‘Nonsense’: tradies left off skilled migration list

The inclusion of yoga instructors and dog handlers on a draft list of priority migrant skills in the middle of a housing crisis has been labelled as nonsense by the federal opposition.

Trades, including plumbers and bricklayers, remain under consideration as the government struggles to meet its plan to building 1.2 million new homes by the end of the decade because of a skills shortfall.

But wellness professionals have been included on Jobs and Skills Australia’s “confident on list” for a skills migration stream.

Opposition Leader Peter Dutton criticised their inclusion, saying the wrong professions were being prioritised.

“The government now is putting at the top of the list yoga teachers and knocking off the list carpenters, bricklayers and other tradespeople. It’s a nonsense, this government is a walking disaster,” he told reporters in Canberra on Tuesday.

“(Trades people) would be at the top of our list, we want to see more of those trades coming in because, as everyone knows, the cost to build a house in our country has gone up dramatically … people can’t find a builder for love or money.”

Master Builders Australia chief executive Denita Wawn said she was “flummoxed” by the draft proposal.

“We cannot build homes with wellness instructors,” she told reporters.

“We need tradies and they must be on the definite list for skilled migration.

“We have focused on tertiary education at the expense of vocational education and training.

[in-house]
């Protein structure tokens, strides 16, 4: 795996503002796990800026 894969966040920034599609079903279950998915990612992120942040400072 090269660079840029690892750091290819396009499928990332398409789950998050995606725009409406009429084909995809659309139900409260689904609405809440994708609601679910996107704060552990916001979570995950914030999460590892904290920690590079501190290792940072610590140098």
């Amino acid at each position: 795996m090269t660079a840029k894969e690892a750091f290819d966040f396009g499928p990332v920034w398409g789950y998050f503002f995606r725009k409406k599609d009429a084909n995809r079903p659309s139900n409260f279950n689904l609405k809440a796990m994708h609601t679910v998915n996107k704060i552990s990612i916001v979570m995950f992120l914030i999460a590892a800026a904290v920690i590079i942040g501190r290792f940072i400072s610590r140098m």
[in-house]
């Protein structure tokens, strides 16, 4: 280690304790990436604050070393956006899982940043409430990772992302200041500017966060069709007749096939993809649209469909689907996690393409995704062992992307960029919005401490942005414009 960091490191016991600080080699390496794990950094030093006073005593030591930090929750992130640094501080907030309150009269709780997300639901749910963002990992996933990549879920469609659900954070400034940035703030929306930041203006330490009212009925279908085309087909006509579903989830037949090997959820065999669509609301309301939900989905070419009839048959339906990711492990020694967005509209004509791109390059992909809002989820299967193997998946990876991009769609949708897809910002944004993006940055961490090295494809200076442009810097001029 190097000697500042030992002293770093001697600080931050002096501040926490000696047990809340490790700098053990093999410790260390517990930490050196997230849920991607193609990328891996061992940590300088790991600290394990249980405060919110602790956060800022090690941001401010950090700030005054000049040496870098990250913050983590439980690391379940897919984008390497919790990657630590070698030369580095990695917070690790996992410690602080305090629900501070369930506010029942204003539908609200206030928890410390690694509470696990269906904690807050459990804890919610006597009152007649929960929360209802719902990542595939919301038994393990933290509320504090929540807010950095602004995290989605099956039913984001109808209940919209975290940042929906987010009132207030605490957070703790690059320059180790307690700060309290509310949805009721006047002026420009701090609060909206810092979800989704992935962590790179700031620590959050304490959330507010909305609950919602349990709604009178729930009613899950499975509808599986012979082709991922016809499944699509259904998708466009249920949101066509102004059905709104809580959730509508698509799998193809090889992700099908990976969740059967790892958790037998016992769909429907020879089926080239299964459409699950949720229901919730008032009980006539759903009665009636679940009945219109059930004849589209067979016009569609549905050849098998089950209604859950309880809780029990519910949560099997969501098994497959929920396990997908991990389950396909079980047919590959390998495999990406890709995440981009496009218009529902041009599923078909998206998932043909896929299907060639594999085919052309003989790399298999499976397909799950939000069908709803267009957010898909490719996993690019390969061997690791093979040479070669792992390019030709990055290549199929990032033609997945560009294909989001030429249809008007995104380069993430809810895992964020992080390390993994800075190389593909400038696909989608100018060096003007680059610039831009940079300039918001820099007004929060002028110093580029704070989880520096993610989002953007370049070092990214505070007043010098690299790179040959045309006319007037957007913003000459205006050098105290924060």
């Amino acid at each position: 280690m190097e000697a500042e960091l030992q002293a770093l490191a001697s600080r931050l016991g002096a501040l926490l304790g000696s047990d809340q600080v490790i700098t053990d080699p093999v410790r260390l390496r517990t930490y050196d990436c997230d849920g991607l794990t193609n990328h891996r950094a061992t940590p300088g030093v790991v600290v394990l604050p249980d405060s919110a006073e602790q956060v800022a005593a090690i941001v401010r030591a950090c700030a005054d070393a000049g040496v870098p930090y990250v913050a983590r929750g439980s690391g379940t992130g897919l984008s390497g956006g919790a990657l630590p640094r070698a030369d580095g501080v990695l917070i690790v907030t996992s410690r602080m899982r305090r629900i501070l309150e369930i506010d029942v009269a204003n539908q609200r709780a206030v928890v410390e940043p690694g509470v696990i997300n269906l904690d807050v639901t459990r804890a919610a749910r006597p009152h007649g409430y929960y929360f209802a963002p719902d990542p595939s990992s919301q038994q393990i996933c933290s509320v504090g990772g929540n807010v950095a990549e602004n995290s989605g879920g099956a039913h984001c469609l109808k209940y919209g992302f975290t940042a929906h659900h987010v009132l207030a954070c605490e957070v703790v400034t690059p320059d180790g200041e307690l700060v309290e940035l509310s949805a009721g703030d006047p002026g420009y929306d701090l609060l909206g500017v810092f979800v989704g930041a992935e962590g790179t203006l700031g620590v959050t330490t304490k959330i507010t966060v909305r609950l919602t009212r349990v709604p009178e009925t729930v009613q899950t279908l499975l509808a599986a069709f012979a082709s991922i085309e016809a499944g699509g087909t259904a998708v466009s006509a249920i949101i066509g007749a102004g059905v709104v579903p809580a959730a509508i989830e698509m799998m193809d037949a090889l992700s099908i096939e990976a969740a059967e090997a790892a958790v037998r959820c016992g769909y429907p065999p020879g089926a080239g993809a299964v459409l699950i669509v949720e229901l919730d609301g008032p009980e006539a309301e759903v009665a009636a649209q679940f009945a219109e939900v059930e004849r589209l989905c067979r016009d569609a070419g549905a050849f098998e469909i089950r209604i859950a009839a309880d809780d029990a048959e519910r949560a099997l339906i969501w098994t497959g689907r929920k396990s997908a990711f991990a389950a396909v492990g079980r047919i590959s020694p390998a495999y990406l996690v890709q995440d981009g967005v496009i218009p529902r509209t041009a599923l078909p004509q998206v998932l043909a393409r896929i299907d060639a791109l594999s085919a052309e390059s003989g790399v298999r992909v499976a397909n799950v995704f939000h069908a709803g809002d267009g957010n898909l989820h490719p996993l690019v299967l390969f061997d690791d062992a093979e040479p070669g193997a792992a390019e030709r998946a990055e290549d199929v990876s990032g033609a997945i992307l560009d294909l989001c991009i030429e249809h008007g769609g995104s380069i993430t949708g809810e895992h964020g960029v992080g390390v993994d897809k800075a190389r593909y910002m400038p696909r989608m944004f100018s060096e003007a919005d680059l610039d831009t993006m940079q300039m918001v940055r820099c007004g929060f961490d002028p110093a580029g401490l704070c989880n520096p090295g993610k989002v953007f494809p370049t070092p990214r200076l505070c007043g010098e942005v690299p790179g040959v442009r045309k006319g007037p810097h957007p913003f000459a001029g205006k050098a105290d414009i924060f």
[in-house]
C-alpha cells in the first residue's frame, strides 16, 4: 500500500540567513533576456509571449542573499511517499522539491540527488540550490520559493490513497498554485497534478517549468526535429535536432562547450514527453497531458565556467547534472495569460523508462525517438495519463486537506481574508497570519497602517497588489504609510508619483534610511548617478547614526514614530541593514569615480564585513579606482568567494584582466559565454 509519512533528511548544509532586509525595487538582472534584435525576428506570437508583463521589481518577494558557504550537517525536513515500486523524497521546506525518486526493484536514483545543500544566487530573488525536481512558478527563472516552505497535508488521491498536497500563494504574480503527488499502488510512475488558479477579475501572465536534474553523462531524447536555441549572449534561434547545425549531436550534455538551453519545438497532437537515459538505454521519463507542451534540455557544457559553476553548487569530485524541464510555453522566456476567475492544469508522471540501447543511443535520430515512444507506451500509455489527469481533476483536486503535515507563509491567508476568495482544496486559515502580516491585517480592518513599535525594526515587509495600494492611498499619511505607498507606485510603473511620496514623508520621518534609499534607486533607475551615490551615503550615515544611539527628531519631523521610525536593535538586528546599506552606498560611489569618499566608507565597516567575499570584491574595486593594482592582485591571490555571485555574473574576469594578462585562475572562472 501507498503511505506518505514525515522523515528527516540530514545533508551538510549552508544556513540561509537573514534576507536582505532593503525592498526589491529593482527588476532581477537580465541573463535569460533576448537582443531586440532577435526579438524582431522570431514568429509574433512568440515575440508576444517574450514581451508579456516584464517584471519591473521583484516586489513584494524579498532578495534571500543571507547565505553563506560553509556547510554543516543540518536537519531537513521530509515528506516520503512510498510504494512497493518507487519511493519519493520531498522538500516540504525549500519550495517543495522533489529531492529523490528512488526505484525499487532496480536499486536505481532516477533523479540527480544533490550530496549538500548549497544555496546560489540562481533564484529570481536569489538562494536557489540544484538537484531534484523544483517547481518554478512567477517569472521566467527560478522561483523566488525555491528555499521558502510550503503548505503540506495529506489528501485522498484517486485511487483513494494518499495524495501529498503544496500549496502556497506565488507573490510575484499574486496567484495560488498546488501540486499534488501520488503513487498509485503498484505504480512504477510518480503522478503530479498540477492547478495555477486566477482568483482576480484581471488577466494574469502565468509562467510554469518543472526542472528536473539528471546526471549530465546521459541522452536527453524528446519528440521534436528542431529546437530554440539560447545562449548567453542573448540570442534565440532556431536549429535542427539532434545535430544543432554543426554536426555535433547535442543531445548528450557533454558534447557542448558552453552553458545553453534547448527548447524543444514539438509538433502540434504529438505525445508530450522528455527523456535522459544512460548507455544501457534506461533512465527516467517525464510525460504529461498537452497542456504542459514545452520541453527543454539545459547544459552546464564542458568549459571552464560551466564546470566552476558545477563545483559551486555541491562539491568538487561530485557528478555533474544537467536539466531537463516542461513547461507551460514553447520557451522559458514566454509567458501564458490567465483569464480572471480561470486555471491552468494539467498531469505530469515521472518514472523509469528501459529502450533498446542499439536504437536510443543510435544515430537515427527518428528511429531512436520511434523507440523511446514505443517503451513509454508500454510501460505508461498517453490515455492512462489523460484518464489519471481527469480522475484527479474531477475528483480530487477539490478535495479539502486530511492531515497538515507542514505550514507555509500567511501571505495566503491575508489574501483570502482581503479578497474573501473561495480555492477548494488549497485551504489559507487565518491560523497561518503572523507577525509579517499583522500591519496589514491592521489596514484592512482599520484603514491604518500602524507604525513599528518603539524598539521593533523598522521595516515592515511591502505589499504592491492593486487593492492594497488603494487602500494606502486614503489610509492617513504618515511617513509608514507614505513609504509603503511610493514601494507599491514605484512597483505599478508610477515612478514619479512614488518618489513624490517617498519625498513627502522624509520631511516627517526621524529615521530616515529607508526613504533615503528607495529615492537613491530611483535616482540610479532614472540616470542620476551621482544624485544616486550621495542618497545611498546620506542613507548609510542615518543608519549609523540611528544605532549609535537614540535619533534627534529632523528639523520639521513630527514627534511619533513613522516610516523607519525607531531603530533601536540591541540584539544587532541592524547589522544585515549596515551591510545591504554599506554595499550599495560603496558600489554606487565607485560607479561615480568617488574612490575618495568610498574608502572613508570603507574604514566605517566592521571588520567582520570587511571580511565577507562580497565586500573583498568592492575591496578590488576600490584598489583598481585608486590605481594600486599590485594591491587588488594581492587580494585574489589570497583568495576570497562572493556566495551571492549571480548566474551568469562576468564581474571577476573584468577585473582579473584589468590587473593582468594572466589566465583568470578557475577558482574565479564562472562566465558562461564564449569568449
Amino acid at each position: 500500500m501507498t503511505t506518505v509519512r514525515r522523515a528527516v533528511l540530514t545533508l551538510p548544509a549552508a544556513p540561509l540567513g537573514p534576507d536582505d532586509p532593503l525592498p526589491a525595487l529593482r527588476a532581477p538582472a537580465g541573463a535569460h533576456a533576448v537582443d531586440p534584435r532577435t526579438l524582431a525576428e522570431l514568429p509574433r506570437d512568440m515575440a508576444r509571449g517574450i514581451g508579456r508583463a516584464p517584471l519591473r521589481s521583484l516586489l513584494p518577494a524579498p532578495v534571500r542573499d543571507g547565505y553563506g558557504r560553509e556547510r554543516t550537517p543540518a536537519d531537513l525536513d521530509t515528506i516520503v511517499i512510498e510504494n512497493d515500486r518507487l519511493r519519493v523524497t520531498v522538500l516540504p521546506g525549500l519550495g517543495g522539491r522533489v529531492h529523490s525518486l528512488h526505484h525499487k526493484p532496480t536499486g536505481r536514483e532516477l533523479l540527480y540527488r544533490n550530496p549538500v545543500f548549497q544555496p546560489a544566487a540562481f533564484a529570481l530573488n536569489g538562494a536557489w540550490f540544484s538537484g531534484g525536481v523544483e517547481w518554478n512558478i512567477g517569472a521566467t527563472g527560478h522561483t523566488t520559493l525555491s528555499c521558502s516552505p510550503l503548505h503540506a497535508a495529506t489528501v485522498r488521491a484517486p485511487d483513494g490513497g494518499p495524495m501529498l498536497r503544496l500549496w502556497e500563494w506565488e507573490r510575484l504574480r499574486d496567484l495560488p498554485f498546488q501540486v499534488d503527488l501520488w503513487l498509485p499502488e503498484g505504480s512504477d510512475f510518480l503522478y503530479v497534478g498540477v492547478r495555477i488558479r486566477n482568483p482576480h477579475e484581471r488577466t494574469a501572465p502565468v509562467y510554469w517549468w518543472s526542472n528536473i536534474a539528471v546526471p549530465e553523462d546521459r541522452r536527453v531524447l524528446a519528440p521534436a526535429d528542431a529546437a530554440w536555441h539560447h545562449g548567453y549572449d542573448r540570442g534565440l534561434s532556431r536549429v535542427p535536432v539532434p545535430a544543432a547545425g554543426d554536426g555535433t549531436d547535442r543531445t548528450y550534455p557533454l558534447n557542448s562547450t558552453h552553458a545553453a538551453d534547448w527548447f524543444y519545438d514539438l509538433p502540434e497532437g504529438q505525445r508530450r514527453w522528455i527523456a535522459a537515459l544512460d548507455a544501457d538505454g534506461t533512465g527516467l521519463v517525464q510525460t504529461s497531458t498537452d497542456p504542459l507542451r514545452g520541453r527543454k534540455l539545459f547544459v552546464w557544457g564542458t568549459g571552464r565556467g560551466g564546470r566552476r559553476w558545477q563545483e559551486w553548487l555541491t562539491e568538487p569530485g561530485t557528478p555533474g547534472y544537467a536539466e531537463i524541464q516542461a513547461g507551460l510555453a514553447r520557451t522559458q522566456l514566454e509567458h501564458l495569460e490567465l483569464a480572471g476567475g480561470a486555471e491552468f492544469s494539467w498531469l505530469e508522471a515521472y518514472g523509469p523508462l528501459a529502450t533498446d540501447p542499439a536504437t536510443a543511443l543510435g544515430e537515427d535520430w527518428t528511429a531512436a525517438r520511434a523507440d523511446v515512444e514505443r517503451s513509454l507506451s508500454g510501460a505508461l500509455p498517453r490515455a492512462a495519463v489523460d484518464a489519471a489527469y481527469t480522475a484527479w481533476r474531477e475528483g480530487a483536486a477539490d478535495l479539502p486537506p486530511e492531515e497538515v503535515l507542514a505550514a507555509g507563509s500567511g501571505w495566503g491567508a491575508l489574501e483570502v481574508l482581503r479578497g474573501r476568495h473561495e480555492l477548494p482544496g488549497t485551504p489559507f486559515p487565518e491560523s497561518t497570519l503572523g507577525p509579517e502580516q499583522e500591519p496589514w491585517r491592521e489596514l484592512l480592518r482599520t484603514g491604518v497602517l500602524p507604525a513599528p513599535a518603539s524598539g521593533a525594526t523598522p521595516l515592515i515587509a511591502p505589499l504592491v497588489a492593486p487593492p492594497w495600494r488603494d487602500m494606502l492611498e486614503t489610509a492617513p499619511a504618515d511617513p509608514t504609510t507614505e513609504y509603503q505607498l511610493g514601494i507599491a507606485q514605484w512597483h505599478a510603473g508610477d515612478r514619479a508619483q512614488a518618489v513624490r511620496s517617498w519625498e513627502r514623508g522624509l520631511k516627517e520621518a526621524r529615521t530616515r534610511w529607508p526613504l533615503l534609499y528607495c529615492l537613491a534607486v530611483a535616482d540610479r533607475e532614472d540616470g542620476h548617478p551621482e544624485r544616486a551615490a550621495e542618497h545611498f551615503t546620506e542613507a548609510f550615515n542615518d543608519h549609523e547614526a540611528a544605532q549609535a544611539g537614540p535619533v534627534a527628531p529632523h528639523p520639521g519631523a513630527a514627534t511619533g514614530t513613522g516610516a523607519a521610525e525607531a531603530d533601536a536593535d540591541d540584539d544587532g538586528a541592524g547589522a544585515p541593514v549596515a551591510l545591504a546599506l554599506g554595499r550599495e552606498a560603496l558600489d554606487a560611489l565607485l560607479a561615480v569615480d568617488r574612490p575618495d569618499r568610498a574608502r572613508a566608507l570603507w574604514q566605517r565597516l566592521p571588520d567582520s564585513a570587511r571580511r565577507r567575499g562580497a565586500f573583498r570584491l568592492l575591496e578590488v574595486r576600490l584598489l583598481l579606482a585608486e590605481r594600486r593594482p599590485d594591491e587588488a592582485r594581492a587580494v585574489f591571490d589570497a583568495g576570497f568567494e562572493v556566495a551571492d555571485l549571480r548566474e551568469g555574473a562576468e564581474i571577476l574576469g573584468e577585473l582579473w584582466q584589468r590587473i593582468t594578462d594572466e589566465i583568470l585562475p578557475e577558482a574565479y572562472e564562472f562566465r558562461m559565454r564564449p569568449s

“People going through a trade are treated as second-class citizens in this country. Enough is enough.”

Australia was competing with other countries including the UK and Canada to attract skilled migrants, said Ms Wawn, and was disadvantaged without a fast-tracked system.

The federal budget in May allocated $1.8 million to streamline and fast-track skills assessments for about 1900 potential migrants with qualifications in construction and housing, and for the processing of evaluations for new arrivals in targeted occupations.

Skills Minister Brendan O’Connor said the shortfalls were “deep” across the labour market.

“The Albanese government knows that apprentices need more support, not less support,” he told parliament on Tuesday.

“When it comes to skills … the employer bodies have said that the opposition leader has no clue, they called his budget reply a momentous act of economic self-harm.”


Tess Ikonomou and Andrew Brown
(Australian Associated Press)


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